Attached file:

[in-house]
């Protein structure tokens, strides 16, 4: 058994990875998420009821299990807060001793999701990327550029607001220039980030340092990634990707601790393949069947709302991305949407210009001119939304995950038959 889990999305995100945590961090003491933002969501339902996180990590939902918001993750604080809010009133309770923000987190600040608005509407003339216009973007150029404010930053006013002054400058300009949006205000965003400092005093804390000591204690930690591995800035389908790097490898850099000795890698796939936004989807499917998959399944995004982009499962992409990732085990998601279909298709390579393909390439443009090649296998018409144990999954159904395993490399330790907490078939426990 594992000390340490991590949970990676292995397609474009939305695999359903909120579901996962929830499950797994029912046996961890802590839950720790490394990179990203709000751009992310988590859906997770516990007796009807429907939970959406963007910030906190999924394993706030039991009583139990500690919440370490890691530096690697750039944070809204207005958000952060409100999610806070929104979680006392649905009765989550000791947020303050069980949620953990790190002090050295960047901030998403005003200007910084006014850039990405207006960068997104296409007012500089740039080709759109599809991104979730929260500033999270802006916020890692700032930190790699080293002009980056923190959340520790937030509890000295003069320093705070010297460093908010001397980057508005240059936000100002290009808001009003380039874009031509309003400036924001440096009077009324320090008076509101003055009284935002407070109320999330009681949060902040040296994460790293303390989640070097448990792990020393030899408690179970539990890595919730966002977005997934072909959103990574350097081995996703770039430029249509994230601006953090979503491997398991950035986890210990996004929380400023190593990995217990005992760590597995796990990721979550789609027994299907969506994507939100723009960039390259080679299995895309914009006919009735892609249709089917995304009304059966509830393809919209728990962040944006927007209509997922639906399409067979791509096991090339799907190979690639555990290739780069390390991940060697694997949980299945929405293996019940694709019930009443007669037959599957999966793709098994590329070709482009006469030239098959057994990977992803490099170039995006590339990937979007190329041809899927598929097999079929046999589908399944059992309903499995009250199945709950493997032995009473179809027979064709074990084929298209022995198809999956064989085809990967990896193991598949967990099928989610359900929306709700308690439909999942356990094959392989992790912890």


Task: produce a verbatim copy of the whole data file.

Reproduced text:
[in-house]
């Protein structure tokens, strides 16, 4: 058994990875998420009821299990807060001793999701990327550029607001220039980030340092990634990707601790393949069947709302991305949407210009001119939304995950038959 889990999305995100945590961090003491933002969501339902996180990590939902918001993750604080809010009133309770923000987190600040608005509407003339216009973007150029404010930053006013002054400058300009949006205000965003400092005093804390000591204690930690591995800035389908790097490898850099000795890698796939936004989807499917998959399944995004982009499962992409990732085990998601279909298709390579393909390439443009090649296998018409144990999954159904395993490399330790907490078939426990 594992000390340490991590949970990676292995397609474009939305695999359903909120579901996962929830499950797994029912046996961890802590839950720790490394990179990203709000751009992310988590859906997770516990007796009807429907939970959406963007910030906190999924394993706030039991009583139990500690919440370490890691530096690697750039944070809204207005958000952060409100999610806070929104979680006392649905009765989550000791947020303050069980949620953990790190002090050295960047901030998403005003200007910084006014850039990405207006960068997104296409007012500089740039080709759109599809991104979730929260500033999270802006916020890692700032930190790699080293002009980056923190959340520790937030509890000295003069320093705070010297460093908010001397980057508005240059936000100002290009808001009003380039874009031509309003400036924001440096009077009324320090008076509101003055009284935002407070109320999330009681949060902040040296994460790293303390989640070097448990792990020393030899408690179970539990890595919730966002977005997934072909959103990574350097081995996703770039430029249509994230601006953090979503491997398991950035986890210990996004929380400023190593990995217990005992760590597995796990990721979550789609027994299907969506994507939100723009960039390259080679299995895309914009006919009735892609249709089917995304009304059966509830393809919209728990962040944006927007209509997922639906399409067979791509096991090339799907190979690639555990290739780069390390991940060697694997949980299945929405293996019940694709019930009443007669037959599957999966793709098994590329070709482009006469030239098959057994990977992803490099170039995006590339990937979007190329041809899927598929097999079929046999589908399944059992309903499995009250199945709950493997032995009473179809027979064709074990084929298209022995198809999956064989085809990967990896193991598949967990099928989610359900929306709700308690439909999942356990094959392989992790912890």